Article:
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In popular online discussions of socialism, anarchism and/or Marxism a distinction is often made between "personal property" (possessions used by individuals for personal consumption) and "private property" (means of production, etc.). This distinction is closely tied to claims that left-wing ideologies seek to abolish private property, not personal property.

Where does this conception and line of argument originate? The Wikipedia article on "Personal property" states that "the distinction between private and personal property is an important one" in "political/economic theory" but the cited source makes no such distinction at all! Further down, the Wikipedia article says "In anarchist theory, private property typically refers to capital or the means of production, while personal property refers to consumer and non-capital goods and services." There are two footnotes on this statement. One is a random anarchist tract and the other is an editorial by Bhaskar Sunkara (who, incidentally, is not an anarchist). Neither reference provides a further source for the distinction.

The glossary of Marxists.org has an entry on "private property" which begins, "Private property is the right of an individual to exclude others use of an object, and predates the rupture of society into classes. In its undeveloped form private property is the simple relation of the individual to the natural world in which their individuality finds objective expression." If I'm reading that correctly, then my toothbrush and pillow actually are examples of private property, and would remain such even in a full classless and communist society.

Someone posed this same question on Reddit and received an answer affirming that the "personal/private property distinction... is incompatible with the Marxist analysis" and quotes the Italian Communist Amadeo Bordiga making exactly this point in 1958. So clearly this meme is older than the Internet then. But how old? The responsible Redditer states that they "don’t know where this private/personal distinction... originated from," but that it smells a bit like Proudhoun, the original anarchist-as-such.

Can Proudhoun or any similarly significant political theorist be directly credited for making an explicit distinction between personal and private property along these lines, however erroneous?


As I began formulating this question, I noticed another recent question here on Philosophy SE where the two concepts are mentioned. That question neither explicitly defines the concepts nor cites any sources about them. One of the answers gives definitions along these lines that I have described above, and when a comment asked for a source, only Wikipedia is mentioned.

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    It seems to be Stalin's invention. "Article 10 of the 1936 Constitution confirms the right of Soviet citizens to "personal" property. It is no longer called "private" property, as it was in the RSFSR Civil Code of 1922, and Codes of other Republics, but "personal" property. Private property which had been admitted to a limited extent during the NEP, was again banned with the prohibition of private employment for profit by the 1936 Constitution." Kucherov, Property in the Soviet Union, p. 384ff.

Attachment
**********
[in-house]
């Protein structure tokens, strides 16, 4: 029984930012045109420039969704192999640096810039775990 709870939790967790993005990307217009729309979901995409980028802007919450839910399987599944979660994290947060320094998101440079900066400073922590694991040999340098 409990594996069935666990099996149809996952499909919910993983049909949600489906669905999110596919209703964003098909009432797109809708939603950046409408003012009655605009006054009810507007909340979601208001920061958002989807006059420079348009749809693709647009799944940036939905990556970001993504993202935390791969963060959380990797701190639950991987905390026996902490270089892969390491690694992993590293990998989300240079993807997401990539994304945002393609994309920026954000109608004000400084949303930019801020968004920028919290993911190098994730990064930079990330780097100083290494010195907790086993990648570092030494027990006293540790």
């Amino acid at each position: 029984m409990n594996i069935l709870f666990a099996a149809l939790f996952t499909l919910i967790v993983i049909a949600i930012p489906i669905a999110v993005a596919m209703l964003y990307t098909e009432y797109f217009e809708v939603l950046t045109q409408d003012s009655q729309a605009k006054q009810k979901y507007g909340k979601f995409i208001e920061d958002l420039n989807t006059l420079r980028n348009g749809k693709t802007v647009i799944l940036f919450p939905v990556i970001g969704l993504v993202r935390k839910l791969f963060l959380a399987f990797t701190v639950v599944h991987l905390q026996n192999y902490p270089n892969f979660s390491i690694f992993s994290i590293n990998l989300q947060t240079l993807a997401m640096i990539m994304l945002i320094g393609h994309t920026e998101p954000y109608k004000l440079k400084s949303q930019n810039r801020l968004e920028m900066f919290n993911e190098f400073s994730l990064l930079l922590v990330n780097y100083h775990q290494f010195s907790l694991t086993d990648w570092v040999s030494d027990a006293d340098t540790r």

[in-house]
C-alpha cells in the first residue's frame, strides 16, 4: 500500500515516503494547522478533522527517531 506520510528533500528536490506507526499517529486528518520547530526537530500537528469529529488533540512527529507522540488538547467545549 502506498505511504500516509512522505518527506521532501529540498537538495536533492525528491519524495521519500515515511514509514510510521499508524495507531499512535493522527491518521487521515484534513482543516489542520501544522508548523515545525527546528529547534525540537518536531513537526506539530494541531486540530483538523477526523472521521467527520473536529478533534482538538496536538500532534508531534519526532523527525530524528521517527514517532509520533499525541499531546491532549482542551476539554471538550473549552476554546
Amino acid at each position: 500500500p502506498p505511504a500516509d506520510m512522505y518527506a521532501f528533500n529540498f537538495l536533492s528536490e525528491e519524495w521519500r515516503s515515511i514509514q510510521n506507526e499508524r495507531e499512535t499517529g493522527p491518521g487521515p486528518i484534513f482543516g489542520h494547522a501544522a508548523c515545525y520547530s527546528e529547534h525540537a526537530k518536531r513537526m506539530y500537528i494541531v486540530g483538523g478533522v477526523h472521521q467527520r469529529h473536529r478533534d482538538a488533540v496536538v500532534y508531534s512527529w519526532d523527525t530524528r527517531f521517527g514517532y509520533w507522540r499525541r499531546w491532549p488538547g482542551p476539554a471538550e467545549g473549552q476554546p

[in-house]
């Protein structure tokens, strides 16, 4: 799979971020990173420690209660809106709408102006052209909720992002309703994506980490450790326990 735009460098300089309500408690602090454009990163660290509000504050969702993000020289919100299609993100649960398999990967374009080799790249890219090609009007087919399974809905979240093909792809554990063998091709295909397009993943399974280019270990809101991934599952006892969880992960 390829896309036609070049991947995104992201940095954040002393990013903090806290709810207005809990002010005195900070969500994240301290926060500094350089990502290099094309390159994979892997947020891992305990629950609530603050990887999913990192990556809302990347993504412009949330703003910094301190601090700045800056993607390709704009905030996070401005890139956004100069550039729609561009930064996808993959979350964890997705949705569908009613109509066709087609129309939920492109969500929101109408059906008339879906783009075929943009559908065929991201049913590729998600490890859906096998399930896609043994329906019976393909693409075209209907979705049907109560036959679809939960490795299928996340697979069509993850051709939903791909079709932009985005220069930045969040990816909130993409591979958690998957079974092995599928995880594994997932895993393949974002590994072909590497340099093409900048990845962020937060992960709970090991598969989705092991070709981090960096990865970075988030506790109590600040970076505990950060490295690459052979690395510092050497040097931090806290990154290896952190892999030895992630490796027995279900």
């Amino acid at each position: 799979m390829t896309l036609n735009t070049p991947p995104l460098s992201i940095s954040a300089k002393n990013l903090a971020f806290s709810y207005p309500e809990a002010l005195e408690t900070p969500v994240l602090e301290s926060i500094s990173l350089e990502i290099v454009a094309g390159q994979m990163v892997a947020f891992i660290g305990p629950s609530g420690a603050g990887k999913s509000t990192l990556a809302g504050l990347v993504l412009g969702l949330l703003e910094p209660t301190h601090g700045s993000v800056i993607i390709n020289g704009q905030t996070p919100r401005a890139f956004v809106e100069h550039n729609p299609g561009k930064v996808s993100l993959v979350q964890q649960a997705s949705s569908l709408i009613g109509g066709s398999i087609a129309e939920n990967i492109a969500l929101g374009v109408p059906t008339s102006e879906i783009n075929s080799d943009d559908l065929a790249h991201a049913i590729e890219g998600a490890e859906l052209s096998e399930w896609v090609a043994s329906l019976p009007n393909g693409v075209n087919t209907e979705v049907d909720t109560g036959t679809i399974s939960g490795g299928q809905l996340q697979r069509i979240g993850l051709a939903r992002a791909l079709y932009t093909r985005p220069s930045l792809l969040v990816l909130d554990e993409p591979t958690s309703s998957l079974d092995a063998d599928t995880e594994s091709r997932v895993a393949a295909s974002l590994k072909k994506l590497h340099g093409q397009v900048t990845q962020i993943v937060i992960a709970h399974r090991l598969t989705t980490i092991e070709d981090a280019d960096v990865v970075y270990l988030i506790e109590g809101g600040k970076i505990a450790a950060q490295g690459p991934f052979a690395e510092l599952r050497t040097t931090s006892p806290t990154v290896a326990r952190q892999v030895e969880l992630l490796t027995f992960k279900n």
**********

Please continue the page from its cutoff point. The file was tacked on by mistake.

– Conifold
    Apr 1 at 0:36
  • That looks like an un-real distinction concocted for the sake of winning an argument which doesn't truly exist, prolly in hope of bringing with that win, the votes of the ignorant. Else, what could the Question title mean? I see your distinction between 'personal…' and 'private property' as outside the remit of the British law under which I live, though the language accepts it. All 'personal' property is 'private'; by no means all 'private' property is 'personal.' How hard is it to see, 'personal' applies to one person's property while 'private' includes the property of a group? Apr 1 at 17:58

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I'd argue that section "2. Proletarians and Communists" of the Communist Manifesto also makes that distinction in the first few pages of that:

The distinguishing feature of Communism is not the abolition of property generally, but the abolition of bourgeois property. But modern bourgeois private property is the final and most complete expression of the system of producing and appropriating products, that is based on class antagonisms, on the exploitation of the many by the few. In this sense, the theory of the Communists may be summed up in the single sentence: Abolition of private property.

While he explicitly tries to fend of this straw man:

We Communists have been reproached with the desire of abolishing the right of personally acquiring property as the fruit of a man’s own labour, which property is alleged to be the groundwork of all personal freedom, activity and independence

[...]

To be a capitalist, is to have not only a purely personal, but a social status in production. Capital is a collective product, and only by the united action of many members, nay, in the last resort, only by the united action of all members of society, can it be set in motion. Capital is therefore not only personal; it is a social power. When, therefore, capital is converted into common property, into the property of all members of society, personal property is not thereby transformed into social property. It is only the social character of the property that is changed. It loses its class character.